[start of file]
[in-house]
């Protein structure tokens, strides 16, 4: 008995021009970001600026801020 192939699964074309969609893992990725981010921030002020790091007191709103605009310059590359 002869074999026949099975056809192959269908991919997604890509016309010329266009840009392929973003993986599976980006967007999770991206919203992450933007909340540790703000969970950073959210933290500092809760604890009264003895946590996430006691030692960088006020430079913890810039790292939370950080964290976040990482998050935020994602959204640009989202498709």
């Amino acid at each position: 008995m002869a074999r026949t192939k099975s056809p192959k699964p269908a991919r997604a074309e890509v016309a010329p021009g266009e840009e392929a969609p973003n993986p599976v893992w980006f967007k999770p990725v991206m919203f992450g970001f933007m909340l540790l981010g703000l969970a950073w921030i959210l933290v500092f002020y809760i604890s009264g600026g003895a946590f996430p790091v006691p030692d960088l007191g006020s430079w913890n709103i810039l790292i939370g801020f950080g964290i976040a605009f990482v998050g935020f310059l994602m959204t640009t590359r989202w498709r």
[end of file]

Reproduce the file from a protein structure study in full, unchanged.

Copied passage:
[in-house]
């Protein structure tokens, strides 16, 4: 008995021009970001600026801020 192939699964074309969609893992990725981010921030002020790091007191709103605009310059590359 002869074999026949099975056809192959269908991919997604890509016309010329266009840009392929973003993986599976980006967007999770991206919203992450933007909340540790703000969970950073959210933290500092809760604890009264003895946590996430006691030692960088006020430079913890810039790292939370950080964290976040990482998050935020994602959204640009989202498709």
């Amino acid at each position: 008995m002869a074999r026949t192939k099975s056809p192959k699964p269908a991919r997604a074309e890509v016309a010329p021009g266009e840009e392929a969609p973003n993986p599976v893992w980006f967007k999770p990725v991206m919203f992450g970001f933007m909340l540790l981010g703000l969970a950073w921030i959210l933290v500092f002020y809760i604890s009264g600026g003895a946590f996430p790091v006691p030692d960088l007191g006020s430079w913890n709103i810039l790292i939370g801020f950080g964290i976040a605009f990482v998050g935020f310059l994602m959204t640009t590359r989202w498709r």